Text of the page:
Losing the Plot
“Language is wiser than the one who speaks it. The living language of people always overpowers the thinking of individual man who assumes he could master it” — Eugen Rosenstock-Huessy
Popular discourse very often encodes “hidden” social and spiritual dynamics long before those dynamics become fully conscious or articulate. Take the phrase “losing the plot”. Everything we’ve discussed in The Chrysalis pertaining to the “culture of narcissism” (Christopher Lasch), the end of the Grand (or Master) Narrative (post-modernity), the crumbling metaphysical foundations of the modern mind and the corresponding breakdown of the mental-rational (or perspectival) consciousness structure (Jean Gebser), the disintegration of the personality and character structure of Modern Man (Rosenstock-Huessy), or “post-truth”, “post-rational”, “post-Enlightement”, and so on, is effectively condensed and encoded in the simple phrase “losing the plot”. All I’ve done in The Chrysalis is, in a sense, try to unwrap what is more deeply encoded by the phrase “losing the plot”.
Most contemporary sociological literature that reflects on the modern crisis is, likewise, simply an attempt to articulate fully what “losing the plot” actually means. In truth, most people neither really understand the words they speak, nor listen carefully to what is actually said. They speak without intention. They hear without attention or deliberation. Intention and attention, though, are the rhythmical dynamics of awareness, mobilised in the form of speaking and listening, expression and impression — the alternating current of human consciousness in its polar aspects. Since we don’t invest much awareness in our speaking and listening acts, the public discourse appears more like a computer programme. That lack of both intention and attention in our common discourse is what largely makes for the culture of narcissism and for what Lewis Mumford and Roderick Seidenberg referred to as “post-historic man”, who is basically an automaton (or what Lewis Yablonsky described as “robopaths“).
The circulation of vital speech in society is of far more importance to the health and welfare of that society than the circulation of money. This is what distinguishes the work of cultural philosopher Jean Gebser, or the “speech thinker” Eugen Rosenstock-Huessy, or the media guru Marshall McLuhan. They paid attention to grammatical forms and to the circulation of speech in society for diagnosing the states or structures of consciousness, and whether these were healthy or diseased (in Gebser’s terms “effective” or “deficient”). Basically, what Jean Gebser calls a “structure of consciousness” is a grammar, which Rosenstock-Huessy calls a “matrix”. A structure of consciousness and a grammatical matrix are pretty much interchangeable terms.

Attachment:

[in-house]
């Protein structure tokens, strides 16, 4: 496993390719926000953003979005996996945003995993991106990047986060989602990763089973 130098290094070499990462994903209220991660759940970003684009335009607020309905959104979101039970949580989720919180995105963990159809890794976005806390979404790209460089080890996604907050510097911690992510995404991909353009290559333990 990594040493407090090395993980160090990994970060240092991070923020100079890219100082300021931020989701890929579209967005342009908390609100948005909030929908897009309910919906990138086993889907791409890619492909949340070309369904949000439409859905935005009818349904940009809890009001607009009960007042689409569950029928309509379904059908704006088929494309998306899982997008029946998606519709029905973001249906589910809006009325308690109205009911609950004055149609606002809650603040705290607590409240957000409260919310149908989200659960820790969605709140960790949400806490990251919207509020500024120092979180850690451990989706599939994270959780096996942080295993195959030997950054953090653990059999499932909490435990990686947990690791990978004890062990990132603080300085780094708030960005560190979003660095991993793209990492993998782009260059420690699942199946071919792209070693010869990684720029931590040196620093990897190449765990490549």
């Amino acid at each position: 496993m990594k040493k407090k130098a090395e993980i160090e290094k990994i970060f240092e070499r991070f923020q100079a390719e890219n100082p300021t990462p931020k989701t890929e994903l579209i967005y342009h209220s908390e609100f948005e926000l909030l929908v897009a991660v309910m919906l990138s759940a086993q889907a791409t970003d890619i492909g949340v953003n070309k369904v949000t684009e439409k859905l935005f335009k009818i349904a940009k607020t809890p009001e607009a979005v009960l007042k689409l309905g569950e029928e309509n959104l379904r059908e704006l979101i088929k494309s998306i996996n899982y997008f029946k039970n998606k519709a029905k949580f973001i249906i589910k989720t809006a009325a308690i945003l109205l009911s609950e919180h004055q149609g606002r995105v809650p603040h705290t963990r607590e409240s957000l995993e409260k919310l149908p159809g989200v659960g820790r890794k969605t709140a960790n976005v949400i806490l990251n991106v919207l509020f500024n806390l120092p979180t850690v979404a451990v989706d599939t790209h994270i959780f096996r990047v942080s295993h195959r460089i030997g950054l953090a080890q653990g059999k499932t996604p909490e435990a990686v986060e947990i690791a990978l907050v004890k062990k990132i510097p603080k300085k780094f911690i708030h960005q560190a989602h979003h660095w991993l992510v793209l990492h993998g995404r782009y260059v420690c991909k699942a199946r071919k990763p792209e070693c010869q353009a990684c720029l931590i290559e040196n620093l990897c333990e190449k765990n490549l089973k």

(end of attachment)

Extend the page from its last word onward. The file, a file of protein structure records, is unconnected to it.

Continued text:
We understand that the mental-rational consciousness is, today, in crisis and in the throes of disintegration from diagnosing the its speech patterns. Contemporary discourse is sick with spin, propaganda, lying, duplicity, racism, “post-truth”, “post-rational”, “fake news”, false memory, the “gender wars”, the “echo chamber” and so on. All these may be said to be outgrowths of what Christopher Lasch once described as “the culture of narcissism“, including, of course, nativism and nationalism. All this is summarised in the expression “losing the plot”.
The “plot” was, of course, what is variously called “the Grand Narrative”, the “Metanarrative” or the “Master Narrative” of the Modern Era, and the resultant state of perplexity, disorientation and confusion — if not havoc, mayhem, frenzy, and pandaemonium, and “identity politics” — that goes with the loss of the plot. Everybody senses it even if very few have managed to articulate it. There are now some efforts to articulate a “new story”, including Rosenstock-Huessy’s efforts to articulate a “universal history” of the full human experience of the Earth suitable for a planetary age. One might mention also Brian Swimme’s “Universe Story” as being among these.
Such efforts tie into Jean Gebser’s anticipation of the new, emerging structure of consciousness he calls “integral” or “aperspectival”. We see incipient forms of this new integral consciousness structure in things like “The Overview Effect”.
But it is also taking form in works like Iain McGilchrist’s neurodynamics described in his book The Master and His Emissary. In time, linkages will start being made between such things as “global ecology”, Rosenstock-Huessy’s “universal history”, the overview effect, McGilchrist’s neurodynamic investigations, and Jean Gebser’s cultural philosophy of integral consciousness. Eventually, these seemingly separate events and episodes will coalesce into a new coherent structure of consciousness — one truly universal and integralist. It will also mean a transformed ego consciousness — a “metanoia” or “New Mind” in Rosenstock-Huessy’s terms — and, in those terms, “identity”.
This “new story” definitely comes into conflict with “the culture of narcissism” and of the primacy of the self-interest as normative, that self-interest being the core value of what we presently understand as the “identity” or the mere “point-of-view” consciousness. And while it’s true we are “losing the plot” — which in Gebser’s terms is the “disintegrative” dynamic of his “double-movement” with all that this implies in terms of apparent madness and insanity — we also see, in formation, a new integration unfolding as well, so that we might speak of “losing the plot” as also a restructuration of values (Nietzsche’s “transvaluation of values”) such as truth, reason, logic, space and time, and even a new understanding of “human nature”.